The U.S. Small Business Administration Office of Advocacy
First published May 2020
The ability of small businesses to access financing continues to be one of the most pressing policy issues in the U.S. Given the well-documented role of small businesses in creating jobs and economic growth, policymakers and regulators must act to ensure that creditworthy firms and their owners are able to obtain sufficient financing for the businesses to survive economic downturns and grow during other periods. Without adequate financing, small businesses will not be able to continue their critical contributions to economic growth and employment.
The data on small-business lending collected by bank regulators to comply with the Community Reinvestment Act (CRA) of 1977 provides analysts, policymakers, regulators, and the public with information on how much lending each bank is doing in each neighborhood. The first round of CRA data was released in 1997 and provides information on bank lending during the calendar year 1996, and subsequent rounds have been released each year through 2016. With information on both the amount and number of loans made by banks in each Census tract, these data provide incredibly detailed information on the status of bank lending to small businesses in more than 30,000 neighborhoods. Only banks with assets above a threshold are subject to the CRA reporting requirements. Although almost 90 percent of banks are exempt, those banks account for only about 25 percent of total assets.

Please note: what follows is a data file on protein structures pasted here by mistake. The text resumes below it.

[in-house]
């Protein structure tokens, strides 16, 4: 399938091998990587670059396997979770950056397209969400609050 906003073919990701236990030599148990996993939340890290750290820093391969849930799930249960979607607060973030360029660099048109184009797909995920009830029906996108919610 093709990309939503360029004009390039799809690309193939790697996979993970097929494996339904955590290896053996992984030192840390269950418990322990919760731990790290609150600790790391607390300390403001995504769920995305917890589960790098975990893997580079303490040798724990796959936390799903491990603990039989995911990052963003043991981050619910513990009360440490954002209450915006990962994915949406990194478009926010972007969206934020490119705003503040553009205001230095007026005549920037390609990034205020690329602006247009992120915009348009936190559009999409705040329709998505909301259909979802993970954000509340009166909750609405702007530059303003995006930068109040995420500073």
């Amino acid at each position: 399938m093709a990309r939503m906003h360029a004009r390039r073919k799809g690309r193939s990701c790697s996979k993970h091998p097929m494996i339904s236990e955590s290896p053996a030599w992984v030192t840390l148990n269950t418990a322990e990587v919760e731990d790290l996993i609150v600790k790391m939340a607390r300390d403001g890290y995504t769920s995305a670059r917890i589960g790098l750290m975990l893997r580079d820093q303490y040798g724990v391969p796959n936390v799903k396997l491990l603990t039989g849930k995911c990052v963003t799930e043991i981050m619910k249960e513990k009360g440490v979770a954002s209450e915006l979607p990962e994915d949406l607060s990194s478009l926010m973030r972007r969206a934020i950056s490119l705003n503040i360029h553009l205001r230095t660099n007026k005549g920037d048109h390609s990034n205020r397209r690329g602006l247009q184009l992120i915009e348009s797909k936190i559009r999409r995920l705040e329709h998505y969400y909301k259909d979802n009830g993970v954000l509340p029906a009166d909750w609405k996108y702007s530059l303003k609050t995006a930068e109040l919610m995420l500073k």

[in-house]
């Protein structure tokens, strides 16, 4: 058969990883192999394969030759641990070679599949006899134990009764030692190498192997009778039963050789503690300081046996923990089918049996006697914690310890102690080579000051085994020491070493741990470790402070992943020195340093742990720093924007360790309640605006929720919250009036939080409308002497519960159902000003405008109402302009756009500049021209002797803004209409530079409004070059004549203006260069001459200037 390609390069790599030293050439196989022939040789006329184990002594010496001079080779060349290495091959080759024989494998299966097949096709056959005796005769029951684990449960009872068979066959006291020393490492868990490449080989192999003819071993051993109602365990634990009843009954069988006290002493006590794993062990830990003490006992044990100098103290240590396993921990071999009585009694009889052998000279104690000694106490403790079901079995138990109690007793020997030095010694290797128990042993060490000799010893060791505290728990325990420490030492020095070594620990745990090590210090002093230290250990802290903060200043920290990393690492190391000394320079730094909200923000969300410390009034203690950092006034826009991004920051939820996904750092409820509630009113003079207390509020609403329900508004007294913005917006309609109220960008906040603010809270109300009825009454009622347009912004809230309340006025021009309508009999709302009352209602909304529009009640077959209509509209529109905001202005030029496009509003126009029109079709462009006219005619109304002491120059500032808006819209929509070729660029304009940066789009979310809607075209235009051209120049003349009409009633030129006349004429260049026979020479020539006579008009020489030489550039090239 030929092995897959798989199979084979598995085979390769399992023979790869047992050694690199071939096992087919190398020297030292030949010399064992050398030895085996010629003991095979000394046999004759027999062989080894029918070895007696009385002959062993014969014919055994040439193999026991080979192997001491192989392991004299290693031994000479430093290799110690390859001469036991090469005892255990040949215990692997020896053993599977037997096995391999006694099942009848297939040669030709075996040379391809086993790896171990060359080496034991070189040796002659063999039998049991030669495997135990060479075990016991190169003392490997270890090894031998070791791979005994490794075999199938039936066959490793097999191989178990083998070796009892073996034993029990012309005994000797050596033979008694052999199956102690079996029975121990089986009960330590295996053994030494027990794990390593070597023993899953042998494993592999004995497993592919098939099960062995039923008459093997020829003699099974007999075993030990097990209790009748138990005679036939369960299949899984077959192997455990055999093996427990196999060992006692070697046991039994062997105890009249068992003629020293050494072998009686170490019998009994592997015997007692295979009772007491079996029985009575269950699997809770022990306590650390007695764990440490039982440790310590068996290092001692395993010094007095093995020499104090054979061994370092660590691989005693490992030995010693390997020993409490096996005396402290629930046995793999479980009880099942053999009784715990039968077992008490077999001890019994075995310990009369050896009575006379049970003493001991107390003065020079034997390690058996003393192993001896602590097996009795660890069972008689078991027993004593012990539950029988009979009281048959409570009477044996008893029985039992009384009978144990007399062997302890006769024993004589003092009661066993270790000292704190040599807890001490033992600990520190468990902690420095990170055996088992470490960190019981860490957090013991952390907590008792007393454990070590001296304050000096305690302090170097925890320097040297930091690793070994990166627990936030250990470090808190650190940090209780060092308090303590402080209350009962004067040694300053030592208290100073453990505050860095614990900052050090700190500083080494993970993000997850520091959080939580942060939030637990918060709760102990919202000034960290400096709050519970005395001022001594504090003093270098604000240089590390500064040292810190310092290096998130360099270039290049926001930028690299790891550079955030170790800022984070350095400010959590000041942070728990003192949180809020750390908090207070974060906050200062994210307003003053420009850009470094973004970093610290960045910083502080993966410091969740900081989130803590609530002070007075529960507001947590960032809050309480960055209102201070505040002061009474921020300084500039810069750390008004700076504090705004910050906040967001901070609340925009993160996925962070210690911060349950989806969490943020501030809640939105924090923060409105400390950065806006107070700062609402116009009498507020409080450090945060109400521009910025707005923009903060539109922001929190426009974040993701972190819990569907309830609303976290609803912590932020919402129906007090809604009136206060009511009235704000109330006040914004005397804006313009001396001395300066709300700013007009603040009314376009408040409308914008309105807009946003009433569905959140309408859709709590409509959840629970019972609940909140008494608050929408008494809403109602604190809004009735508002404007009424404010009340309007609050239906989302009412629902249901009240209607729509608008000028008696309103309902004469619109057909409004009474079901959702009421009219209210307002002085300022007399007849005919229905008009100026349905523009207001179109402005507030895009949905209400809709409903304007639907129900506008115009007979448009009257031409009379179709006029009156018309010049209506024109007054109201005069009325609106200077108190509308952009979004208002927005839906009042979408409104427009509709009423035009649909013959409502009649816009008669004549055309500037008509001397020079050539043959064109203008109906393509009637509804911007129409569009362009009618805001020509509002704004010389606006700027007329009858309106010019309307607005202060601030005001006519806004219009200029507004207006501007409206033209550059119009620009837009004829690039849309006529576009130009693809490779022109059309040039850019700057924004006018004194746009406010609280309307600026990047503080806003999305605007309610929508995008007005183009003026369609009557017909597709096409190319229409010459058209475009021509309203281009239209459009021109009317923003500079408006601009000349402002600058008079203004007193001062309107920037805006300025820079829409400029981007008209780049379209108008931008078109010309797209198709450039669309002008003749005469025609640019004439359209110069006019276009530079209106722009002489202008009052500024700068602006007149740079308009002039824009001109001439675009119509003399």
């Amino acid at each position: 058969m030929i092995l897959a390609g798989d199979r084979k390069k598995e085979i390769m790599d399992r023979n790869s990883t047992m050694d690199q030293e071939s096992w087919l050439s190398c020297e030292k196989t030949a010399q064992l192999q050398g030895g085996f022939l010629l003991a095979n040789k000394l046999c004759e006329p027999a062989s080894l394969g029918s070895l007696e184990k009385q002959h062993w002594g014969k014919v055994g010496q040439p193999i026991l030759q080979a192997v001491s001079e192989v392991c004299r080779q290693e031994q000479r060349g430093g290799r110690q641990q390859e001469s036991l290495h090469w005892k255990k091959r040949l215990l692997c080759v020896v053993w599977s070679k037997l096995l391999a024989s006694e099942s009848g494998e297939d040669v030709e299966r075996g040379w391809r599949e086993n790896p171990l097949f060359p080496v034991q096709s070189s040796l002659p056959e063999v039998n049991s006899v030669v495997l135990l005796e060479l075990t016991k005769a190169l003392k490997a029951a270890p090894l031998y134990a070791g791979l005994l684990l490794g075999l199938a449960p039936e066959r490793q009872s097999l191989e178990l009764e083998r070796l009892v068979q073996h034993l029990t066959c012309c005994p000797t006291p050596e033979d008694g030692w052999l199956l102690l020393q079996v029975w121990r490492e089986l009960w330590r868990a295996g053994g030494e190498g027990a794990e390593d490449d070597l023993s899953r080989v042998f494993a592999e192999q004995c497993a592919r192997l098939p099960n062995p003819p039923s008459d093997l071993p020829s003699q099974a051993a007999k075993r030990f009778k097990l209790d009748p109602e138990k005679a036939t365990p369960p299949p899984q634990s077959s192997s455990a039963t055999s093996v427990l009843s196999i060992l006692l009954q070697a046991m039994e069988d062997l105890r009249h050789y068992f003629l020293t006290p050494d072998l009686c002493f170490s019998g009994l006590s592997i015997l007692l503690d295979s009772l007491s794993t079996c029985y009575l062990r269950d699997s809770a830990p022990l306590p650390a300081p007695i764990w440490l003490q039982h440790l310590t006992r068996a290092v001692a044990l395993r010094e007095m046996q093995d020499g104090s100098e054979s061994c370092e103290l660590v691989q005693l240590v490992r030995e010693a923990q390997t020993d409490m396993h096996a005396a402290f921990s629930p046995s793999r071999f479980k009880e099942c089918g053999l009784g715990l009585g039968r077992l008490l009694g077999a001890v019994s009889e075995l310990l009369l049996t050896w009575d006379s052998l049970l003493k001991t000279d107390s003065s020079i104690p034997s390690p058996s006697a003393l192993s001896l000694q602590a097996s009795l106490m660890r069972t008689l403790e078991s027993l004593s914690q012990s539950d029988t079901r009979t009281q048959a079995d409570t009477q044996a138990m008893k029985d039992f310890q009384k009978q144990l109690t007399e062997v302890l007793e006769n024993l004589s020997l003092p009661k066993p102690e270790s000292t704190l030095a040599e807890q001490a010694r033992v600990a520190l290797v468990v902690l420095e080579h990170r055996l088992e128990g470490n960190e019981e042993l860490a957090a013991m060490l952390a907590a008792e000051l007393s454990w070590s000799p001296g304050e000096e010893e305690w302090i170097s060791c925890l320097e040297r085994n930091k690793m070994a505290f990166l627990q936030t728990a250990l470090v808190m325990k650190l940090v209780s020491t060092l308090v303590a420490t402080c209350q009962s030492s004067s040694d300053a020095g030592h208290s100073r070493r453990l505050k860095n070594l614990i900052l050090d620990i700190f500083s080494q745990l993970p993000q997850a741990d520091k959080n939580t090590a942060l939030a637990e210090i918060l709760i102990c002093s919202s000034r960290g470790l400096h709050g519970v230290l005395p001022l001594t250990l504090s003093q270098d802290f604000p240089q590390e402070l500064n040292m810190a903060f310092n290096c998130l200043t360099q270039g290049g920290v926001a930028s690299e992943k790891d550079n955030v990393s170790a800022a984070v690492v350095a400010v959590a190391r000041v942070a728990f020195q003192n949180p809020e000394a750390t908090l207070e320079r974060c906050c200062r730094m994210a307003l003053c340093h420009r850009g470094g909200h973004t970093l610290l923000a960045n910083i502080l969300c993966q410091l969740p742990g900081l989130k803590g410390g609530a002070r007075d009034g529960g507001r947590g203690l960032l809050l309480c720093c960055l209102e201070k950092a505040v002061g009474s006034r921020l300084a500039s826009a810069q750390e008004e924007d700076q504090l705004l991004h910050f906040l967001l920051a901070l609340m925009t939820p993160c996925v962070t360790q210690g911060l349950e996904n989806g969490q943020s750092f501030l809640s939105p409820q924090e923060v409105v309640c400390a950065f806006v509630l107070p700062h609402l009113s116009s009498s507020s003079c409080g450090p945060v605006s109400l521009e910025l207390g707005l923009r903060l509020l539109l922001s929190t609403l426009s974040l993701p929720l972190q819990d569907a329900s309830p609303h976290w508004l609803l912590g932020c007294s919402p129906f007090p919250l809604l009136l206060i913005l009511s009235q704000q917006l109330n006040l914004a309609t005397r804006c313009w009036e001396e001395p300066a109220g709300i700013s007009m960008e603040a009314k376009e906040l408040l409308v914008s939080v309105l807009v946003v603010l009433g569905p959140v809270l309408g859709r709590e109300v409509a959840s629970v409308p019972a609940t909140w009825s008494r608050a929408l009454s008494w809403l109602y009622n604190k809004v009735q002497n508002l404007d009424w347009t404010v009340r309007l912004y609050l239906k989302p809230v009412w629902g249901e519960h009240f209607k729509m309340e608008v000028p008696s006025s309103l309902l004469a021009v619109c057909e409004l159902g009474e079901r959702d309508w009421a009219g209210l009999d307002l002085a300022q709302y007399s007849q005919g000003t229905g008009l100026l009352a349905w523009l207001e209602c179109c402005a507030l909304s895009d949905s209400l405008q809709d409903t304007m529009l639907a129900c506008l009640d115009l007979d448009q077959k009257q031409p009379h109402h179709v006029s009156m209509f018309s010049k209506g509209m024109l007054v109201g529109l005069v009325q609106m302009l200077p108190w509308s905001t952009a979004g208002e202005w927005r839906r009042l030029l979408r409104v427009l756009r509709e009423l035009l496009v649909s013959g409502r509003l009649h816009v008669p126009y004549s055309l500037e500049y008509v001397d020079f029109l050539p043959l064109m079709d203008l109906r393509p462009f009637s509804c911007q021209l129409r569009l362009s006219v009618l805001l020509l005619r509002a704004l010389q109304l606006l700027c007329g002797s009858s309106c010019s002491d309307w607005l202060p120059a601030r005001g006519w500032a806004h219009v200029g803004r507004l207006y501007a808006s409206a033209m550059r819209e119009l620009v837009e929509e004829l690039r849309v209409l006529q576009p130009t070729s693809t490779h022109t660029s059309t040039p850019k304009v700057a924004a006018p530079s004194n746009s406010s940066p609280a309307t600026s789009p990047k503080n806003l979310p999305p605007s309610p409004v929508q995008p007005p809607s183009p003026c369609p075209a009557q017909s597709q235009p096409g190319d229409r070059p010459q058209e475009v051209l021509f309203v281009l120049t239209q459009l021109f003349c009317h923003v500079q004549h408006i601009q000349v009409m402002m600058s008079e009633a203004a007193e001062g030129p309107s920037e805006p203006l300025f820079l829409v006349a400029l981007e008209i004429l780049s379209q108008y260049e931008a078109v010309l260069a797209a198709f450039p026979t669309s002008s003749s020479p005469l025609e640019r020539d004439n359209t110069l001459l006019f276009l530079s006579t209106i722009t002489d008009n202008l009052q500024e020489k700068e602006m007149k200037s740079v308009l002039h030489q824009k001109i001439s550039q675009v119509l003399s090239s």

This report provides an analysis of how lending changed overall and in rural vs. urban areas before, during, and after the financial crisis of 2008-2010. The analysis shows that rural firms have poorer access to bank credit than their urban counterparts in terms of both the amount and number of loans and that this situation has deteriorated, rather than improved during the post-crisis years of 2011-2016.